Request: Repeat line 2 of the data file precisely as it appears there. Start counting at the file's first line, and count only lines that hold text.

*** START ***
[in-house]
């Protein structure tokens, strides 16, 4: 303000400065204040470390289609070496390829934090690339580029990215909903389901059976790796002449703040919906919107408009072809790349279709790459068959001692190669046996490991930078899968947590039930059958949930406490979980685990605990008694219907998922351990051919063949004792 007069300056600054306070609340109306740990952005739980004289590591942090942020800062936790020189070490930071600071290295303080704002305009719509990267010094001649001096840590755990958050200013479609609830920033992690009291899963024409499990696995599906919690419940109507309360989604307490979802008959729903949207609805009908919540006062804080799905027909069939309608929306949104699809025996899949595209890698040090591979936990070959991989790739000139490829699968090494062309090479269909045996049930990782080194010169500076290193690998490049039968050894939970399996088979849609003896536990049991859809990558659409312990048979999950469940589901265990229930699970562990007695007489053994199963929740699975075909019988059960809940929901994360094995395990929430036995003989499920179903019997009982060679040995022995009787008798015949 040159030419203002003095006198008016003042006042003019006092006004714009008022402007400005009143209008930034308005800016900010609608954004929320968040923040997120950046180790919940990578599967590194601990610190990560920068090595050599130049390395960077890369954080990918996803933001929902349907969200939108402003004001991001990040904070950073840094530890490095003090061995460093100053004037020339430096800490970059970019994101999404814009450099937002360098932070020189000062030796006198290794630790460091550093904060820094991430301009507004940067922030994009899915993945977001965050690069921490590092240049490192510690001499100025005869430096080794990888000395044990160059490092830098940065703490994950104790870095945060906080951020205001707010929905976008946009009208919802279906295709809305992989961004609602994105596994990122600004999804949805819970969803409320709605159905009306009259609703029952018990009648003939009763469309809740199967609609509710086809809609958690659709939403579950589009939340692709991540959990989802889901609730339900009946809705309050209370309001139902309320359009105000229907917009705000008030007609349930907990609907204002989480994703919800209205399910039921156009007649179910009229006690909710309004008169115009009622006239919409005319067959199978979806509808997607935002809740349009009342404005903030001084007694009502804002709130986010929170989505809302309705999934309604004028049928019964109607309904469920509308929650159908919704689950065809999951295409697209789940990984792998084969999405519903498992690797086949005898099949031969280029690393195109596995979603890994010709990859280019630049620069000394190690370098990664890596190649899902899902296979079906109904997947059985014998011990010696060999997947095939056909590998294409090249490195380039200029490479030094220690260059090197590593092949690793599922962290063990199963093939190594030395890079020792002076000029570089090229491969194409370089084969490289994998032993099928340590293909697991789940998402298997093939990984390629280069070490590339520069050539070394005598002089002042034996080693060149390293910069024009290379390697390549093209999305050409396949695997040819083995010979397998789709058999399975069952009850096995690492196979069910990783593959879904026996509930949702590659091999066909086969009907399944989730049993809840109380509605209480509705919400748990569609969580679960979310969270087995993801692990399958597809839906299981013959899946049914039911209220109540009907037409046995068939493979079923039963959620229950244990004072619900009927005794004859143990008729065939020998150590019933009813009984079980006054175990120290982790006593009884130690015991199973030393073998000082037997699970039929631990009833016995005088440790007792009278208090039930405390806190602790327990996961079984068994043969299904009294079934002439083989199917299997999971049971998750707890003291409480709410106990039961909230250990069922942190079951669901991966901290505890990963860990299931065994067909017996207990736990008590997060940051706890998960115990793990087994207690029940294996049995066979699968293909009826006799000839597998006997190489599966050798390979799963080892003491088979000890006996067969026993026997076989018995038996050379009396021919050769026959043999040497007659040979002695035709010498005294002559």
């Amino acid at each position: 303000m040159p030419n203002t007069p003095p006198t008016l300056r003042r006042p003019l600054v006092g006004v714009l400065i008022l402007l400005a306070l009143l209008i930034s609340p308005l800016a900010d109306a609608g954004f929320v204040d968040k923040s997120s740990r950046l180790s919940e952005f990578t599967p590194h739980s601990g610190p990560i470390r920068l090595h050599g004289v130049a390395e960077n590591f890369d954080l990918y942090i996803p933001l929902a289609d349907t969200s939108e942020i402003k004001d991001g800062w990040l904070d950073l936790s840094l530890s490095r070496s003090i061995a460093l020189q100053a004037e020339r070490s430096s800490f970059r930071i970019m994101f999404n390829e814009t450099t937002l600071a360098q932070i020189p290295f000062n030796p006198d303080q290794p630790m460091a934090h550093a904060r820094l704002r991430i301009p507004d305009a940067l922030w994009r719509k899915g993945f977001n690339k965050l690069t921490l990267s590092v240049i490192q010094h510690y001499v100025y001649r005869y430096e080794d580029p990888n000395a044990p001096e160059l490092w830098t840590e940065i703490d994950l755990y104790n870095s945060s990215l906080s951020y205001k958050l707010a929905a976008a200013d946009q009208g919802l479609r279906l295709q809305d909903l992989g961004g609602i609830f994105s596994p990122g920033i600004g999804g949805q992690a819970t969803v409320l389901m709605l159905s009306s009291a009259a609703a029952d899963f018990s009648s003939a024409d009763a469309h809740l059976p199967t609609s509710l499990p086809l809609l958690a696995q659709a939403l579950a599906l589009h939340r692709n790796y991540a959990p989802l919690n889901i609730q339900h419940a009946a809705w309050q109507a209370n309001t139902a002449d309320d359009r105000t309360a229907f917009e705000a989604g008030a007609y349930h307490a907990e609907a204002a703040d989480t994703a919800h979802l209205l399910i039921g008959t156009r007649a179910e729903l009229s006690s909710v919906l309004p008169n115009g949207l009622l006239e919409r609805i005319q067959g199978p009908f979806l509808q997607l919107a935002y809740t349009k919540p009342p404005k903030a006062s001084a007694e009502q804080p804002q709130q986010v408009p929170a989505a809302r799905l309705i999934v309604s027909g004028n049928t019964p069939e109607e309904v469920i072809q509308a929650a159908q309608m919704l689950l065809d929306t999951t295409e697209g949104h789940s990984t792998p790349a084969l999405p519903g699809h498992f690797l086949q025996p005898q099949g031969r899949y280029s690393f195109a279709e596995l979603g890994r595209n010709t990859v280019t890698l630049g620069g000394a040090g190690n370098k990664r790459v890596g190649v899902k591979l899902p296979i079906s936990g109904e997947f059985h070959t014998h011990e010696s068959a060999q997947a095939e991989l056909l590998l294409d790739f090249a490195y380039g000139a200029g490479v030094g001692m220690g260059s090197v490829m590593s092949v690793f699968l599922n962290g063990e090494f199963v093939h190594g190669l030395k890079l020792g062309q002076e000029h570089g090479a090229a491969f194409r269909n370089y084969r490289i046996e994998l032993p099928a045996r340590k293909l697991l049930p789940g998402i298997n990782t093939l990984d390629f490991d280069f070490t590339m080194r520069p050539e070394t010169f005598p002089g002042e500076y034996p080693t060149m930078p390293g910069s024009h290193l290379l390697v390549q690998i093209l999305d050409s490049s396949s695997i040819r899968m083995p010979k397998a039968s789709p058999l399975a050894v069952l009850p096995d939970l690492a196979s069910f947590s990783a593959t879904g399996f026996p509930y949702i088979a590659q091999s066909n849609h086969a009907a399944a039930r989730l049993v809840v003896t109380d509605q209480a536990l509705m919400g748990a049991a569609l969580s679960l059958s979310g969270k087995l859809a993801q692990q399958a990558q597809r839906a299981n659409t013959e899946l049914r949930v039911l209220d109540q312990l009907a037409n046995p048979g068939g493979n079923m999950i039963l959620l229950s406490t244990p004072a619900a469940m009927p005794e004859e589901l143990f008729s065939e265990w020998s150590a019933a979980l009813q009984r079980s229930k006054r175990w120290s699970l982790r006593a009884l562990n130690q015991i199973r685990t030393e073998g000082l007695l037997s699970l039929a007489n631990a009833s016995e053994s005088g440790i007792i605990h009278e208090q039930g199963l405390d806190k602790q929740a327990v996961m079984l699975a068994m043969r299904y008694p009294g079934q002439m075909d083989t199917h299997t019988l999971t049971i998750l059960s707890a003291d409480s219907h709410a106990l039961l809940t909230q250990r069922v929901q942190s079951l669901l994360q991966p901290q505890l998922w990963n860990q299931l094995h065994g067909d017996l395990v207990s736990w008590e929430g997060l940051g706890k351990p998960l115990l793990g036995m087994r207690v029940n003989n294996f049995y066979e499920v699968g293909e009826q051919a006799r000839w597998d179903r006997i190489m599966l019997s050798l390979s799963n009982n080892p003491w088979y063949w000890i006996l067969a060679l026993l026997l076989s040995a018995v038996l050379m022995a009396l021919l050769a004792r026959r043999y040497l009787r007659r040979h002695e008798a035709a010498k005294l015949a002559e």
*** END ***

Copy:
């Protein structure tokens, strides 16, 4: 303000400065204040470390289609070496390829934090690339580029990215909903389901059976790796002449703040919906919107408009072809790349279709790459068959001692190669046996490991930078899968947590039930059958949930406490979980685990605990008694219907998922351990051919063949004792 007069300056600054306070609340109306740990952005739980004289590591942090942020800062936790020189070490930071600071290295303080704002305009719509990267010094001649001096840590755990958050200013479609609830920033992690009291899963024409499990696995599906919690419940109507309360989604307490979802008959729903949207609805009908919540006062804080799905027909069939309608929306949104699809025996899949595209890698040090591979936990070959991989790739000139490829699968090494062309090479269909045996049930990782080194010169500076290193690998490049039968050894939970399996088979849609003896536990049991859809990558659409312990048979999950469940589901265990229930699970562990007695007489053994199963929740699975075909019988059960809940929901994360094995395990929430036995003989499920179903019997009982060679040995022995009787008798015949 040159030419203002003095006198008016003042006042003019006092006004714009008022402007400005009143209008930034308005800016900010609608954004929320968040923040997120950046180790919940990578599967590194601990610190990560920068090595050599130049390395960077890369954080990918996803933001929902349907969200939108402003004001991001990040904070950073840094530890490095003090061995460093100053004037020339430096800490970059970019994101999404814009450099937002360098932070020189000062030796006198290794630790460091550093904060820094991430301009507004940067922030994009899915993945977001965050690069921490590092240049490192510690001499100025005869430096080794990888000395044990160059490092830098940065703490994950104790870095945060906080951020205001707010929905976008946009009208919802279906295709809305992989961004609602994105596994990122600004999804949805819970969803409320709605159905009306009259609703029952018990009648003939009763469309809740199967609609509710086809809609958690659709939403579950589009939340692709991540959990989802889901609730339900009946809705309050209370309001139902309320359009105000229907917009705000008030007609349930907990609907204002989480994703919800209205399910039921156009007649179910009229006690909710309004008169115009009622006239919409005319067959199978979806509808997607935002809740349009009342404005903030001084007694009502804002709130986010929170989505809302309705999934309604004028049928019964109607309904469920509308929650159908919704689950065809999951295409697209789940990984792998084969999405519903498992690797086949005898099949031969280029690393195109596995979603890994010709990859280019630049620069000394190690370098990664890596190649899902899902296979079906109904997947059985014998011990010696060999997947095939056909590998294409090249490195380039200029490479030094220690260059090197590593092949690793599922962290063990199963093939190594030395890079020792002076000029570089090229491969194409370089084969490289994998032993099928340590293909697991789940998402298997093939990984390629280069070490590339520069050539070394005598002089002042034996080693060149390293910069024009290379390697390549093209999305050409396949695997040819083995010979397998789709058999399975069952009850096995690492196979069910990783593959879904026996509930949702590659091999066909086969009907399944989730049993809840109380509605209480509705919400748990569609969580679960979310969270087995993801692990399958597809839906299981013959899946049914039911209220109540009907037409046995068939493979079923039963959620229950244990004072619900009927005794004859143990008729065939020998150590019933009813009984079980006054175990120290982790006593009884130690015991199973030393073998000082037997699970039929631990009833016995005088440790007792009278208090039930405390806190602790327990996961079984068994043969299904009294079934002439083989199917299997999971049971998750707890003291409480709410106990039961909230250990069922942190079951669901991966901290505890990963860990299931065994067909017996207990736990008590997060940051706890998960115990793990087994207690029940294996049995066979699968293909009826006799000839597998006997190489599966050798390979799963080892003491088979000890006996067969026993026997076989018995038996050379009396021919050769026959043999040497007659040979002695035709010498005294002559």